The Medieval New: Ambivalence in an Age of Innovation Middle Ages Series. Philadelphia: University of Pennsylvania Press, 2015.
Sovereign Fantasies: Arthurian Romance and the Making of Britain. Middle Ages Series. Philadelphia: University of Pennsylvania Press, 2001.
(with Alexander M. Doty†) The Witch and the Hysteric: medieval monstrosity in Benjamin Christensen’s Häxan. New York: punctum press, 2014.
(with Michelle Warren), eds. Postcolonial Moves, Medieval Through Modern New York: Palgrave Press, 2003.
Journal Special Issues:
with Karma Lochrie, eds. “Medieval and Early Modern Utopias,” Special Issue. Journal of Medieval and Early Modern Studies, Fall, 2006.
Exemplaria Special Issue, “Thing Theory and the Premodern Object,” 22.2 (2010).
with Noah Guynn, eds., Special Double Issue. Surface, Symptom, and the Future of Critique, Exemplaria: Medieval/ Early Modern/ Theory 25.2-3 (May 2014)
“Dissention in the Ranks,” postmedieval online Forum: Dissent, December 2012. postmedieval: a journal in medieval cultural studies, 3. 2 (2012).
*“Chaucer’s Haunted Aesthetics: Trauma and Mimesis in Troilus and Criseyde,” College English, 72.3 (January, 2010), 226-247.
*“Little Nothings: The Squire’s Tale and the Ambition of Gadgets,” Studies in the Age of Chaucer, 31 (2009), 53-80.
“Critic Provocateur,” Blackwell’s Literature Compass, 6.6 (2009): 1094-1108.
“The Pleasures of Arthur,” Arthuriana, 17.4 (2007), 96-100.
*“Making all things New: Past, Progress, and the Promise of Utopia.” Introduction to the Special Issue on “Medieval and Early Modern Utopias,” Journal of Medieval and Early Modern Studies. (Fall, 2006), 479-492.
*“Pastoral Histories: Conquest, Utopia, and the Wife of Bath’s Tale,” Texas Studies in Literature and Language, 44.1 (2002), 34-46.
*“‘In Contrayez Straunge’: Colonial Relations, British Identity and Sir Gawain and the Green Knight,” New Medieval Literatures, 4 (2001), 61-93.
*“Masculine Military Unions: Rivalry and Brotherhood in the Avowing of King Arthur,” Arthuriana, 6, 4 (Winter, 1996): 25-44.
*“Untimely Travel: Living and Dying in Connie Willis’ Doomsday Book,” invited essay for Kears & Paz, eds., Medieval Science Fiction (Boydell and Brewer, forthcoming)
*“Amorous Scholastics: The Guilty Pleasures of the ME Floris and Blauncheflour,” Essays in Memory of Richard Helgerson: Laureations. Lavezzo and Henschell, eds. Lantham, MD & New York: Rowman and Littlefield, 2011. 51-70.
*“Amorous Dispossessions: Truth, Desire, and the Poet’s Dead Body,” The Post-Historical Middle Ages, Eds. Scala, Elizabeth and Sylvia Federico, The New Middle Ages Series. New York: Palgrave Press, 2009. 6-40.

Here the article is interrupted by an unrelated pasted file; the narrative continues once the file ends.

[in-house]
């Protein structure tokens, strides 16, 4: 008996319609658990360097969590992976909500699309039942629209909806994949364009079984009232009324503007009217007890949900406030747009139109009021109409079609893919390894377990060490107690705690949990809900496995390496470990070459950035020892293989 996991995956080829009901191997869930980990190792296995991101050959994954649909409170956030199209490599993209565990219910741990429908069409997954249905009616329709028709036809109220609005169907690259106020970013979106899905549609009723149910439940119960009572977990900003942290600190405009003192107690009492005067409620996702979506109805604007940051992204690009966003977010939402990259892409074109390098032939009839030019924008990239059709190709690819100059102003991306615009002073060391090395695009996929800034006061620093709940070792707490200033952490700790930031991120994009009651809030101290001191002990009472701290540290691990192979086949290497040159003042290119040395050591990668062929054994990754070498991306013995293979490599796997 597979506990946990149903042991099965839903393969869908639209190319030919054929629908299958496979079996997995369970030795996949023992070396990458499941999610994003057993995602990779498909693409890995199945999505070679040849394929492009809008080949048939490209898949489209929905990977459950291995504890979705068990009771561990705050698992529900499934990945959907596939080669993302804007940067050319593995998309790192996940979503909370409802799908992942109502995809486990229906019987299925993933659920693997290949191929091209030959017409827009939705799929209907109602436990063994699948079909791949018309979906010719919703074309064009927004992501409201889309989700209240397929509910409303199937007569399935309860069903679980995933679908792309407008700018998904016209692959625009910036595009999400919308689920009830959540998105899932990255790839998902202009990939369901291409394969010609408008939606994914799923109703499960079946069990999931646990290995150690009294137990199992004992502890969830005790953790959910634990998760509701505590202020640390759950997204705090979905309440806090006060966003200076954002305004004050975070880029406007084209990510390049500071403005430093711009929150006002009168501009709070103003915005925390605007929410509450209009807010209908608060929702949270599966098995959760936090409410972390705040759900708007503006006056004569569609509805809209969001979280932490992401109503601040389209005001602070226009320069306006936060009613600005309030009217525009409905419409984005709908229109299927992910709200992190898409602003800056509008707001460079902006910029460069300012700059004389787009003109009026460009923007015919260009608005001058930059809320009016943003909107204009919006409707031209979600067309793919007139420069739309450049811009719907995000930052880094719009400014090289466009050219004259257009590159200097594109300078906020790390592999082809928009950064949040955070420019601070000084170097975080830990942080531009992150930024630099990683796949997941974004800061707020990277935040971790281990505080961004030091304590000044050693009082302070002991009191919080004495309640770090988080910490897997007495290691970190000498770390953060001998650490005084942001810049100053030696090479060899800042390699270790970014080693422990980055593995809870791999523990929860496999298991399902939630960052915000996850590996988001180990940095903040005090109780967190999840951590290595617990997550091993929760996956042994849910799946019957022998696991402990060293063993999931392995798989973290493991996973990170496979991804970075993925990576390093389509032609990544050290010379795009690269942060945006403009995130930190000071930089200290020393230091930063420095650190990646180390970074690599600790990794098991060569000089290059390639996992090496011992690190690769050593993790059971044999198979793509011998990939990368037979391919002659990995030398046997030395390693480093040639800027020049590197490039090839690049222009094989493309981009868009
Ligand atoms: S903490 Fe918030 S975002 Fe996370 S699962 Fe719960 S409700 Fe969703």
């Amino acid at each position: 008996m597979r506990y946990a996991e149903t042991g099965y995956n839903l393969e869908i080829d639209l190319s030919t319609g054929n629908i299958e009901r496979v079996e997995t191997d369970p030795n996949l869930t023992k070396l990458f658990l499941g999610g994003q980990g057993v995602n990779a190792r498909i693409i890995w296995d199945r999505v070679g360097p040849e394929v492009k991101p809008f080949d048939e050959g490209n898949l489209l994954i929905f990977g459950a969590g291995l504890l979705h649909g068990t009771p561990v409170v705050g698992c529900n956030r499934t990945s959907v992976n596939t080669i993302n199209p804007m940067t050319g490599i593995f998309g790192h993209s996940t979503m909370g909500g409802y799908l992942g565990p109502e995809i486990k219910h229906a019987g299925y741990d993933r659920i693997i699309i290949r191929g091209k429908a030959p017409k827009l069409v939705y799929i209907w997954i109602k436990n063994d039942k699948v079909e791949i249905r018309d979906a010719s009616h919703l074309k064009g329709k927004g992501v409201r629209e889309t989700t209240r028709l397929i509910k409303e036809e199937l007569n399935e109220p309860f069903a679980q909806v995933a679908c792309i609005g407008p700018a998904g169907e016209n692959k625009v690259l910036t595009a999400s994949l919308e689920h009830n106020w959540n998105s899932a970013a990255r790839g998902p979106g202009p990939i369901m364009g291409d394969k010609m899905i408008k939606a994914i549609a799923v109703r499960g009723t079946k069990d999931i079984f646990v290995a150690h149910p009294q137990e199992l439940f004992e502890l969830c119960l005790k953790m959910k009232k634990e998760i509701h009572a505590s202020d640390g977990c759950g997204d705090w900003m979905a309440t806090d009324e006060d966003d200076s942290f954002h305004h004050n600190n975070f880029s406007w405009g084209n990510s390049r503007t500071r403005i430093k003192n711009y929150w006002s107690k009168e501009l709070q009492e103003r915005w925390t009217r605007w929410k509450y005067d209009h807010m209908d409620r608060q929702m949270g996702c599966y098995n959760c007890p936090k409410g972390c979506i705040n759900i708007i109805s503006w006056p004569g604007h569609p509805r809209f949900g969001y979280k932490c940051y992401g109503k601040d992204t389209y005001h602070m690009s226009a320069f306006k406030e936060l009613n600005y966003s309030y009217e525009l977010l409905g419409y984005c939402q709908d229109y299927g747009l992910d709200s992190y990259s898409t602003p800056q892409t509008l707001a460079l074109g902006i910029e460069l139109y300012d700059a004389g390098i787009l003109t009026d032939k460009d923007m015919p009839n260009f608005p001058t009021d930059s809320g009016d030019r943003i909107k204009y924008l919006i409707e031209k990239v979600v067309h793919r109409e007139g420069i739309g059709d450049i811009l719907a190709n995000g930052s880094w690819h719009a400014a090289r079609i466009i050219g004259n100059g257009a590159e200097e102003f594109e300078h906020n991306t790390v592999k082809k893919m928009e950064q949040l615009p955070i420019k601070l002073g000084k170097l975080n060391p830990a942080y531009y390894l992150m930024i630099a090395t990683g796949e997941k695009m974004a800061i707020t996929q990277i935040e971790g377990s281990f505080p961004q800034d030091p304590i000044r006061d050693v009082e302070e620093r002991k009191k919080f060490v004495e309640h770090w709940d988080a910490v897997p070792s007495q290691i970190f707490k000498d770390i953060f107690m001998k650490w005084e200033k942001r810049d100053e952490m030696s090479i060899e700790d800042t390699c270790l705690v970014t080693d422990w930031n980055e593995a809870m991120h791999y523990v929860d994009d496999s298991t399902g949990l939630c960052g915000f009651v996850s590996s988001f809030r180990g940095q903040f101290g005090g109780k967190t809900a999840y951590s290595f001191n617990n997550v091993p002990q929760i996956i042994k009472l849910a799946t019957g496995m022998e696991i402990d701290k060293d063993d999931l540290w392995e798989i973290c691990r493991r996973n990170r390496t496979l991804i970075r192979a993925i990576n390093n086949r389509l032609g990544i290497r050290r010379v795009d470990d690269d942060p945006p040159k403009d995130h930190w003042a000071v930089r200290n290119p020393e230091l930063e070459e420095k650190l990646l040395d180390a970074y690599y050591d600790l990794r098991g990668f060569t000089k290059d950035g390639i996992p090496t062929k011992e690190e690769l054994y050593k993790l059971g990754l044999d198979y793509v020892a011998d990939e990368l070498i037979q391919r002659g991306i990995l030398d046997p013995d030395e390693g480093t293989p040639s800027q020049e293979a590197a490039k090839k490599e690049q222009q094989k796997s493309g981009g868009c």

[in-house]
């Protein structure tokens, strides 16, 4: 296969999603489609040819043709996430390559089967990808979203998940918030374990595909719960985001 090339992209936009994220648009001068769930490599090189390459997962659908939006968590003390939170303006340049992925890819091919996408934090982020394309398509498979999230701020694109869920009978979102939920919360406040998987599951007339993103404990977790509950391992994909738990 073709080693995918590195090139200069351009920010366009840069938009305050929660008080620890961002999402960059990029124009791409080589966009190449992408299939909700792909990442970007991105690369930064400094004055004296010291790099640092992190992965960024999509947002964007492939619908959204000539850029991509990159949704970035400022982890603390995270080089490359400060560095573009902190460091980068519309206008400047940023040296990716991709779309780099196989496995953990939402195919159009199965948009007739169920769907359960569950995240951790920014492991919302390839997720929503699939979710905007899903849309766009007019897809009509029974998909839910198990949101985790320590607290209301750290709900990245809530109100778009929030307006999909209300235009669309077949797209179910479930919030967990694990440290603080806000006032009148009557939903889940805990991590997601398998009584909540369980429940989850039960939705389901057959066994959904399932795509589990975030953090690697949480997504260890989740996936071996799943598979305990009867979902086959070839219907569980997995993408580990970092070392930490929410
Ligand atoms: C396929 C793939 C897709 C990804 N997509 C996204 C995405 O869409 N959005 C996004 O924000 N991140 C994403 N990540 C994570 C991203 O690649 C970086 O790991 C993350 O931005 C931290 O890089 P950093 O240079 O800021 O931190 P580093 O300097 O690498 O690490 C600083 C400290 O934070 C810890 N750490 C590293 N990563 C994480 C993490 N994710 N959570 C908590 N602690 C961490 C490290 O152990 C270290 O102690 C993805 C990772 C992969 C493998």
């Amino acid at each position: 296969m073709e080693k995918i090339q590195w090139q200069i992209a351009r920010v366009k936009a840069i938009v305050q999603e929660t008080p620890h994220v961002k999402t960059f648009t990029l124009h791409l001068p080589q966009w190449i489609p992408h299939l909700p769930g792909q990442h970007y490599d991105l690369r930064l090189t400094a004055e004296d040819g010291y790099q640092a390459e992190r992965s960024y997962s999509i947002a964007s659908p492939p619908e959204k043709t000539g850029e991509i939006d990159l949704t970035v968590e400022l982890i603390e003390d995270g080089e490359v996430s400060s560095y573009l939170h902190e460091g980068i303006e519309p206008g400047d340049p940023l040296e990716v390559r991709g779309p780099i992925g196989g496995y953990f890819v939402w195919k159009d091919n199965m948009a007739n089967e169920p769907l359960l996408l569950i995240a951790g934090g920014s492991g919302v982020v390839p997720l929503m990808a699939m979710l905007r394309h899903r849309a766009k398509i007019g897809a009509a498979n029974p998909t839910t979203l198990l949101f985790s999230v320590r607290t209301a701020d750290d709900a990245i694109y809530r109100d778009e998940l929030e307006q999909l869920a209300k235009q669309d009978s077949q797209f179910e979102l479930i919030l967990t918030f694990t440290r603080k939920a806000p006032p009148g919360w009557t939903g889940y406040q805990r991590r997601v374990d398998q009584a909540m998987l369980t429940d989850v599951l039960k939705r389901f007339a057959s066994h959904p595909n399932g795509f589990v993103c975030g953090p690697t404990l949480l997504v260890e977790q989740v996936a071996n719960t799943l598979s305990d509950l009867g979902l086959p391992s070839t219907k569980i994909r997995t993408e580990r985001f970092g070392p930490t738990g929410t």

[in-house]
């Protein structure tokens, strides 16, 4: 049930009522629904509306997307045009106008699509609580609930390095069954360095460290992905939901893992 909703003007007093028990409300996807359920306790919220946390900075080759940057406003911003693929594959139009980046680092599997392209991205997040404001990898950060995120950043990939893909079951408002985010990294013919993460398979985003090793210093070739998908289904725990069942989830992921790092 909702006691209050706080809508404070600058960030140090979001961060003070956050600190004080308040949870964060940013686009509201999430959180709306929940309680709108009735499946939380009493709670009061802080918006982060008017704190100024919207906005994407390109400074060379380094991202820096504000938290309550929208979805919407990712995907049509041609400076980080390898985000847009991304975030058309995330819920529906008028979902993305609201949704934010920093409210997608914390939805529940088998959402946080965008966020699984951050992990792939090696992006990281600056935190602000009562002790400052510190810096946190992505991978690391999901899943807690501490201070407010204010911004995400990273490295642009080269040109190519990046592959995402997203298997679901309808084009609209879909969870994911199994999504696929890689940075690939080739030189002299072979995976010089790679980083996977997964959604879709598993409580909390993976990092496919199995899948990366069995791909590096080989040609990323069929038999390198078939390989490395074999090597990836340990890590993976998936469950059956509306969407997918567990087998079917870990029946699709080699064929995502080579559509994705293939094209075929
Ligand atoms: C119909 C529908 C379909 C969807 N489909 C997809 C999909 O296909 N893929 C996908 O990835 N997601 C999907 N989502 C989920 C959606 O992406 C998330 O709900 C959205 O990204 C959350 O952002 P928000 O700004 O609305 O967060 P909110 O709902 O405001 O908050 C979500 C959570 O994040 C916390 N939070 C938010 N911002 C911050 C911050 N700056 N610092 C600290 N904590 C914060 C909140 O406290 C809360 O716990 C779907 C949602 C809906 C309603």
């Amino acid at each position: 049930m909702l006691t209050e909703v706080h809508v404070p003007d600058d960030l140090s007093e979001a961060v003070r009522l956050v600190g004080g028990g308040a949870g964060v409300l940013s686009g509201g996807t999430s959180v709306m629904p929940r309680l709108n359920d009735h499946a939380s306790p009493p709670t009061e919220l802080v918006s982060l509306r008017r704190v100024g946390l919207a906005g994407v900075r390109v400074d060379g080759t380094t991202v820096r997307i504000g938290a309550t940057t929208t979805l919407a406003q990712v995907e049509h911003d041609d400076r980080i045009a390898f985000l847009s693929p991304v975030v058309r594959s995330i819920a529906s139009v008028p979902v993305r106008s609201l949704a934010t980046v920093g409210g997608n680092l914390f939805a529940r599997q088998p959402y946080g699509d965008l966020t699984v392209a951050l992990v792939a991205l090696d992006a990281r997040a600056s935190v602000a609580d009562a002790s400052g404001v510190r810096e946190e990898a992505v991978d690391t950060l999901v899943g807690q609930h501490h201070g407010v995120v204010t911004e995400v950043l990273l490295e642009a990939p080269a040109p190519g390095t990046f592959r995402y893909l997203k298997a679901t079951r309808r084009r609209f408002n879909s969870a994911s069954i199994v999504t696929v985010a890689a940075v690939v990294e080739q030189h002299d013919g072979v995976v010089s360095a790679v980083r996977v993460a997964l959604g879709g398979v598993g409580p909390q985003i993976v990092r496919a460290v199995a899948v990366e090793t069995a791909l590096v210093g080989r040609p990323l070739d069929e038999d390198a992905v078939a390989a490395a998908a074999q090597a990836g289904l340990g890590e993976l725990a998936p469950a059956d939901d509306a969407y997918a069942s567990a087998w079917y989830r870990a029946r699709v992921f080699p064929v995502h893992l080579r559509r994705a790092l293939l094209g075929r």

*“Losing French: Translation, Nation, and Caxton’s English Statutes,” in Caxton’s Trace, ed. William Kuskin. Notre Dame: University of Notre Dame Press, 2006. 275-298.
*“Contrapuntal Histories,” Postcolonial Moves: Medieval Through Modern, eds. Ingham and Warren. New York: Palgrave Press, 2003. 47-70.
*with Michelle Warren, “Introduction: Postcolonial Modernity and the Rest of History,” Postcolonial Moves: Medieval Through Modern, eds. Ingham and Warren. New York: Palgrave Press, 2003. 1-15.
*with Alexander Doty, “The Evil / Medieval: Gender, Sexuality, and Miscegenation in Val Tourner’s Cat People” in BAD: Infamy, Darkness, Evil, and Slime on Screen, ed. Murray Pomerance. New York: SUNY Press, 2003. 225-237.
*“From Kinship to Kingship: Gender, Mourning, and Anglo-Saxon Community,” in Grief and Gender, 700-1700, eds. Lynne Dickson Bruckner and Jennifer Vaught. New York: Palgrave Press, 2003.
*“Marking Time: ‘Branwen, Daughter of Llyr’ and the Colonial Refrain,” The Post-Colonial Middle Ages, ed. Jeffrey J. Cohen. New York: St. Martin’s Press, 2000, 225-46.
*“Homosociality and Creative Masculinity in Chaucer’s Knight’s Tale,” Masculinities in Chaucer, ed. Peter G. Beidler, Suffolk: Boydell & Brewer, 1998, 23-35
Essays in Guides to Teaching and/or Criticism
“Chaucerian Translations: Postcolonial Approaches to Teaching the Canterbury Tales,” in Peter Travis and Frank Grady, eds. MLA Approaches to Teaching the Canterbury Tales, 2nd edition. (New York: Modern Language Association, 2014), 149-155.
*“Discipline and Romance,” Critical Contexts: Middle English Literature. Routledge Critical Contexts Series. Crocker and Smith, eds. (New York: Routledge, 2014), 276-282.
*”Psychoanalytic Criticism.” Chaucer: An Oxford Guide, ed. Steve Ellis, Oxford UP, 2005, 463-478.
Encyclopedia, Blog, or Newsletter Entries
Why Chaucer Now? New Chaucer Society Blog, (NewChaucerSociety.org), May 29, 2015.
“Theoretical Approaches to Medieval Literature,” The Oxford Dictionary of the Middle Ages, 2010.